If rust is found near the external valves of the tank often means your system is on its last legs Most people don’t spot rust until there is a leak present, which may cause significant damage to homes. If rust is seen on the external fittings of any water heater, call your local plumber immediately.

Abnormal shortage of hot water.

Finding yourself running out of hot water regularly? Either you have too small of a tank or your hot water heater is on its way out. The lack of hot water is caused by a sediment build up in the bottom of the tank, often from corroded parts and dirty water. This sediment hinders the tank in two ways, firstly it takes up space that is traditionally occupied by water. Secondly the sediment blocks the heating element, hindering its ability to heat the water.

Frequently Asked Questions About Hot Water Systems

1. How long does it take to install a new hot water system?

Brian, from Advantage Hot Water Maintenance & Plumbing, advised us the average electric or gas hot water system installation takes between 1.5 to 2 hours, costing an average of $1200 to $1600.

2. How long does a hot water tank normally last?

A properly installed and maintained system should last between eight to twelve years. It is likely any life span significantly shorter than this will be covered under warranty. Therefore it is important to ensure your hot water tank is installed by a licensed professional so as to not void warranty.

3. Which size hot water system do I need? 

Best practise is to allow 75 liters of water per person living in the home. So, a family of four would require a 300 litre tank. It’s important to note the minimum literage in Australian hot water systems is 250L by law.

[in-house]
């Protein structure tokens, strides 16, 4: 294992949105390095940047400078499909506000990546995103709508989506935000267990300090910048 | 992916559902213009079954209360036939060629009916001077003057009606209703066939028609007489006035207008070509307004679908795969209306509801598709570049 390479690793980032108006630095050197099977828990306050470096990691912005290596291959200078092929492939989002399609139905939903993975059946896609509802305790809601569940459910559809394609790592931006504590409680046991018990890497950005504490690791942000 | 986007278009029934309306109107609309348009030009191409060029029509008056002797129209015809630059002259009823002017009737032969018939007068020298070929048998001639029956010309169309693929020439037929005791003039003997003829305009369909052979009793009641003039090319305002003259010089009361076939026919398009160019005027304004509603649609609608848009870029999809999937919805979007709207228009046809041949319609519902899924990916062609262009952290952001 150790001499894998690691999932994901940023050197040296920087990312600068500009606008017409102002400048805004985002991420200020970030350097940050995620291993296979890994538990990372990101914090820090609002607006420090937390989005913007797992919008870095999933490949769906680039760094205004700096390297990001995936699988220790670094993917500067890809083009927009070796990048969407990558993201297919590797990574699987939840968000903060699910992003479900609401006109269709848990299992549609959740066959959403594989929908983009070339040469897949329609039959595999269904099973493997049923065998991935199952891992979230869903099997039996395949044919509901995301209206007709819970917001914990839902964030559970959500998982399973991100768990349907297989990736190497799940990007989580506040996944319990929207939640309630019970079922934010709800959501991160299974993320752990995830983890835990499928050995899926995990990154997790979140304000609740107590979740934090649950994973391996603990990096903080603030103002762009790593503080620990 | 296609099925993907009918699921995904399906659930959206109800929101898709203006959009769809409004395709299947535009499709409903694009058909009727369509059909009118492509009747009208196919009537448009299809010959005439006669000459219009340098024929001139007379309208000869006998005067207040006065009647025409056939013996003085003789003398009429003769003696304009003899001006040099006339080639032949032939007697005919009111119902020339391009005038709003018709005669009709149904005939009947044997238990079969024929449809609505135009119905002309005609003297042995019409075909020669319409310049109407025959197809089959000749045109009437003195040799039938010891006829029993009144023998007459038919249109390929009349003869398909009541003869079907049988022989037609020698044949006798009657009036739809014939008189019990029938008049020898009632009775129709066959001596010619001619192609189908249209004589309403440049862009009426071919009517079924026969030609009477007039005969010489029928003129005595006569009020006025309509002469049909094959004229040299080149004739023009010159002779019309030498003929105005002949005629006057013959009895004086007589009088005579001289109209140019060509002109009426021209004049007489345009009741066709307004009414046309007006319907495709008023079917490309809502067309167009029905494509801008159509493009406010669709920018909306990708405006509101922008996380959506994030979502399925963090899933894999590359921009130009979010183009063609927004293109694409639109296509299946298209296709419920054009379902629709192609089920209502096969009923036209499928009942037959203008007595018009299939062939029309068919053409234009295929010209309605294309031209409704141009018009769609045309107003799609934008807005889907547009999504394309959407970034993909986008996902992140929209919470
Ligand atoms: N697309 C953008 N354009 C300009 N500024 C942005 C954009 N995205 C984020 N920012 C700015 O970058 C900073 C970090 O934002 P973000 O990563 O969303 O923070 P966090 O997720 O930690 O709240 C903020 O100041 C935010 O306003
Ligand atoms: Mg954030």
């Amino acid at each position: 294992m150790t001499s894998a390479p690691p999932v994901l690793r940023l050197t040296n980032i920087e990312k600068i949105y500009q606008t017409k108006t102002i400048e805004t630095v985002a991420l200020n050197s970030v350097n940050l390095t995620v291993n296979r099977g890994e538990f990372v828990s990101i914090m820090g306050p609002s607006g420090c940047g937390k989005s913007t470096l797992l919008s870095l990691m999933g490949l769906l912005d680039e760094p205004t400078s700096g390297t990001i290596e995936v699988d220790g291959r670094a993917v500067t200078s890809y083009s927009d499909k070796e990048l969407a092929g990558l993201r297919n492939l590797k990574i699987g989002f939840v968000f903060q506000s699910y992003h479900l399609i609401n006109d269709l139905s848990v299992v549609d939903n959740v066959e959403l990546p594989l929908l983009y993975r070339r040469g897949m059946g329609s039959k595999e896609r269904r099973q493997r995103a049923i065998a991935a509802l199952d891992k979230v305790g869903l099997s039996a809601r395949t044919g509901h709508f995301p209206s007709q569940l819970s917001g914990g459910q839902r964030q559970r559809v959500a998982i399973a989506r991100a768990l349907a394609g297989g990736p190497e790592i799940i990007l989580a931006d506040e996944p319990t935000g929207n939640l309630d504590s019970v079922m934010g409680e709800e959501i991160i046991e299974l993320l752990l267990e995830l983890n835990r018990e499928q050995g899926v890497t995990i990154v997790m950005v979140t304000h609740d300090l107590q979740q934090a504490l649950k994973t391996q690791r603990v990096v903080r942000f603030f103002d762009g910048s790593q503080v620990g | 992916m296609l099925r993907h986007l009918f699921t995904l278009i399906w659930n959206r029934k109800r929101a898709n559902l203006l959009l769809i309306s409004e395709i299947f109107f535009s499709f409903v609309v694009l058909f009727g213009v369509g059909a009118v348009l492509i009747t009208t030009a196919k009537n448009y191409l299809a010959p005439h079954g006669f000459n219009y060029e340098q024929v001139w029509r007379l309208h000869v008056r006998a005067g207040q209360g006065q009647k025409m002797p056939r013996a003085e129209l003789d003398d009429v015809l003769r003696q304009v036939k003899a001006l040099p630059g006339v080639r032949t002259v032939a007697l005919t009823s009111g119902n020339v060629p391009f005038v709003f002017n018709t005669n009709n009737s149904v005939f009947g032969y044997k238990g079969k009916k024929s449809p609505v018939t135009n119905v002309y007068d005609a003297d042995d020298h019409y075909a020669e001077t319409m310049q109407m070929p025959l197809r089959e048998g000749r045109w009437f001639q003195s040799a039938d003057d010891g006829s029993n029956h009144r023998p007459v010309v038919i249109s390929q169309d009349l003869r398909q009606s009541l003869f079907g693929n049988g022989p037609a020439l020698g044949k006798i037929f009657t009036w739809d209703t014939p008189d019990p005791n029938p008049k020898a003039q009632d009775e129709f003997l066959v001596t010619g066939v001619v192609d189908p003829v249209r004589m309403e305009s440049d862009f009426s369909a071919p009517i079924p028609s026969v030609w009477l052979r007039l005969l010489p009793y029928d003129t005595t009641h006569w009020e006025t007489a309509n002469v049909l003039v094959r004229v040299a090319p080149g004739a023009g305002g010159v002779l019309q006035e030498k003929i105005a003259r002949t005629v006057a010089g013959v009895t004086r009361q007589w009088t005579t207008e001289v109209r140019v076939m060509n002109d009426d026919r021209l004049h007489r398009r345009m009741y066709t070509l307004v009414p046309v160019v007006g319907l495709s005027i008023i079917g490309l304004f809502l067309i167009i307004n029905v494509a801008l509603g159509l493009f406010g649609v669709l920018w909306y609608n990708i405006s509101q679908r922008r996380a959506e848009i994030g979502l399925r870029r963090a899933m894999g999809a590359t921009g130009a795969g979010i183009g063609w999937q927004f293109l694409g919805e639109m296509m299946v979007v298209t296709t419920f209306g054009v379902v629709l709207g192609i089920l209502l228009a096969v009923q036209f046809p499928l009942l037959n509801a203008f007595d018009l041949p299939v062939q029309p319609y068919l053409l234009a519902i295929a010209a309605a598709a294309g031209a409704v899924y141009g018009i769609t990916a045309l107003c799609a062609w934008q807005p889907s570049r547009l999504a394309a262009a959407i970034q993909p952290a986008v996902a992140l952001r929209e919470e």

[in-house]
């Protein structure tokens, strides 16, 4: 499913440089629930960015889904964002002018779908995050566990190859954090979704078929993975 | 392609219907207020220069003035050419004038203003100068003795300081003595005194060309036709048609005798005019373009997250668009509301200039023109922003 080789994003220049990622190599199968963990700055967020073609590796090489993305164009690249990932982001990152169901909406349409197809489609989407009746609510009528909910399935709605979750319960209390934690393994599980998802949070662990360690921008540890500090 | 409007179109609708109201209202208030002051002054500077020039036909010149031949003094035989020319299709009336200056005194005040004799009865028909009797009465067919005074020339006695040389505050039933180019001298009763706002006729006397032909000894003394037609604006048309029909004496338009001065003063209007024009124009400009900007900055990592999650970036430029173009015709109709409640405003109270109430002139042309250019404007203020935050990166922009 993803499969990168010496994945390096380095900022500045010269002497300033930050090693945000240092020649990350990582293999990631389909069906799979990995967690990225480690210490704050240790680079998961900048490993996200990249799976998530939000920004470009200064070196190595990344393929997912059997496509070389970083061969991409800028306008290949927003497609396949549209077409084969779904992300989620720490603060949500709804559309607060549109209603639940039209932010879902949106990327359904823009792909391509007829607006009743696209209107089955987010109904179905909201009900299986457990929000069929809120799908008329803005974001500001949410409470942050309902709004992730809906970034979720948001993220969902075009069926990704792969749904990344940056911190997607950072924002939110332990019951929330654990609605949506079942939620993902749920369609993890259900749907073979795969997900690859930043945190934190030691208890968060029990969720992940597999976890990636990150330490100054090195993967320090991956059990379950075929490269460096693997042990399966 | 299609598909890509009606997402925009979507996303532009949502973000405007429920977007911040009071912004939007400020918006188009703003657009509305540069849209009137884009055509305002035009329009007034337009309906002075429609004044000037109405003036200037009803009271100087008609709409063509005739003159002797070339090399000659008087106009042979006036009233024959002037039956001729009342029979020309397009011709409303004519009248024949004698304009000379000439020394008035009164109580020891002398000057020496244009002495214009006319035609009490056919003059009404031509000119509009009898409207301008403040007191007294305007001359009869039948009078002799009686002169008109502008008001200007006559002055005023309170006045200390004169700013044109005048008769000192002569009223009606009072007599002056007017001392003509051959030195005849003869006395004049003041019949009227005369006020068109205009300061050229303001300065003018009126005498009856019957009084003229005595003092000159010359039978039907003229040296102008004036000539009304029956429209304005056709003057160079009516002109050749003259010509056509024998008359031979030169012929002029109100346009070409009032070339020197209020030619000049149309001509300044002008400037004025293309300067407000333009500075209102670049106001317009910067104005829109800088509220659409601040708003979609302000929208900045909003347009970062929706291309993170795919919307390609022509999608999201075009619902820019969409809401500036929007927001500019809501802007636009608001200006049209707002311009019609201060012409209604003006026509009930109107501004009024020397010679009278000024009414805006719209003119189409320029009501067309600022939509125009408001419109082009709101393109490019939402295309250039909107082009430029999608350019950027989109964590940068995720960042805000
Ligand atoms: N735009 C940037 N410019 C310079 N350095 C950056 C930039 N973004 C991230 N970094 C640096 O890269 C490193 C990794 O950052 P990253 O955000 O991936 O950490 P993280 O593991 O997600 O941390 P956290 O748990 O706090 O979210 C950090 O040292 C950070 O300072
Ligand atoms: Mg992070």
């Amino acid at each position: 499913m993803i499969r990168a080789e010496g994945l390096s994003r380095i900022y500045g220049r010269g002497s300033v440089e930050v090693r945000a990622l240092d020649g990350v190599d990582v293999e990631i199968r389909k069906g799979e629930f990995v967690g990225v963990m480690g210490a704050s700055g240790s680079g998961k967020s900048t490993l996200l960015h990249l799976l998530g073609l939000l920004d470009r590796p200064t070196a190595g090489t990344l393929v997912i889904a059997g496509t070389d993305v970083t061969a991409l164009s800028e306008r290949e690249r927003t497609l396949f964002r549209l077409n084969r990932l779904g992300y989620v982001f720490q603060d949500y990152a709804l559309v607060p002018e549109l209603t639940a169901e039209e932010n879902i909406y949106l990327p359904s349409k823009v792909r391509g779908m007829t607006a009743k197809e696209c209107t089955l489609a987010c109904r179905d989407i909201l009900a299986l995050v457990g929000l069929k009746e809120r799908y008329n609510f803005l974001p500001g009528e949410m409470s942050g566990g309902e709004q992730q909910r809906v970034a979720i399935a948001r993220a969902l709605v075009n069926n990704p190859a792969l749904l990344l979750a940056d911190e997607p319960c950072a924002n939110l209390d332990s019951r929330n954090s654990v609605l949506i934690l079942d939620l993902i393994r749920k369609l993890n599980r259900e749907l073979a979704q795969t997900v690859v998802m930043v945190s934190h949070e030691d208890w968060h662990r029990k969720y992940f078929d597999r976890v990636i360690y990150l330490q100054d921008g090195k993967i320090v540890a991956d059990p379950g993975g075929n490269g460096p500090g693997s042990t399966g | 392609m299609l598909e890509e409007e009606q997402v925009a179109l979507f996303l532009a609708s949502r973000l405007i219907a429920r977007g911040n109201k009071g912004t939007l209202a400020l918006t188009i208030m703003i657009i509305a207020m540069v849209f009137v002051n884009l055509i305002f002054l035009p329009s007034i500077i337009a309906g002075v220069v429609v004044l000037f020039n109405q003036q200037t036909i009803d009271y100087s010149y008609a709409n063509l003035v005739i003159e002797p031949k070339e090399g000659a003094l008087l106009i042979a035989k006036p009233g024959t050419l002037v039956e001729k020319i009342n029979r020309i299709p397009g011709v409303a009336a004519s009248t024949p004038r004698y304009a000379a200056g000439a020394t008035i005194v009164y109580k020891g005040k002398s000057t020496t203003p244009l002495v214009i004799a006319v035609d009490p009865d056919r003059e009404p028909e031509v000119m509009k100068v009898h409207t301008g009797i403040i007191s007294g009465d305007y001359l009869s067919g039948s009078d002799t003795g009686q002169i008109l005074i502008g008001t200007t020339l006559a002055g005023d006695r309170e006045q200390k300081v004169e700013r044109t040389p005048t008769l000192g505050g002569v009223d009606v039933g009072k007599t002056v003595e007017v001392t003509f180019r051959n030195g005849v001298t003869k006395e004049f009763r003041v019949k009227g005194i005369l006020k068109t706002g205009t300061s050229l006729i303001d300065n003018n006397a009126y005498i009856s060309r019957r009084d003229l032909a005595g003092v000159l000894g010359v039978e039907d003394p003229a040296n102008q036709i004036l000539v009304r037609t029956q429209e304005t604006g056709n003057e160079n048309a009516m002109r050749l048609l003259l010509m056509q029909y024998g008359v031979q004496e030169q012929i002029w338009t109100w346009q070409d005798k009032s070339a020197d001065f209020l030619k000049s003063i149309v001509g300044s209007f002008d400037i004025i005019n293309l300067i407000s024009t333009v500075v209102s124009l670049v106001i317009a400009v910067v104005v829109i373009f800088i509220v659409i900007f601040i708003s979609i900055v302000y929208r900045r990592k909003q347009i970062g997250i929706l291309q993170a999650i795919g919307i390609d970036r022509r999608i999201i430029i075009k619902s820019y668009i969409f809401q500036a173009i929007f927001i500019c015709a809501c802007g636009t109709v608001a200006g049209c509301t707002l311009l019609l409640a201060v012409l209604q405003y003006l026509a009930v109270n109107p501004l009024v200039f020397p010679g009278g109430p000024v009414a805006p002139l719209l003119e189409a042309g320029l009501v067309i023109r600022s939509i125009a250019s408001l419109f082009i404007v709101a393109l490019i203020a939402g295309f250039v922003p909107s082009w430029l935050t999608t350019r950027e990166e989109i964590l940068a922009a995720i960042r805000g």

Talk to your local plumbing and hot water system expert today to find out what system is best for your home. 

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      Katrina Stapleton

      Digital Content Specialist

      Katrina Stapleton is a Digital Content Specialist at Localsearch with a background in social media and marketing. Although most of her experience lies in the entertainment sector, Katrina has written content for a vast array of industries including tourism, hospitality, retail and property development. Katrina is an avid dog lover, who finds a way to weave her fur-baby, Mylo, into most conversations. Aside from being a self-confessed bookworm, Katrina can often be found checking out the Gold Coast's latest coffee nook, paddle-boarding or baking up a storm in her free time — all with Mylo by her side, of course! As a Digital Content Specialist, Katrina enjoys sharing her knowledge and passions on the Localsearch Blog.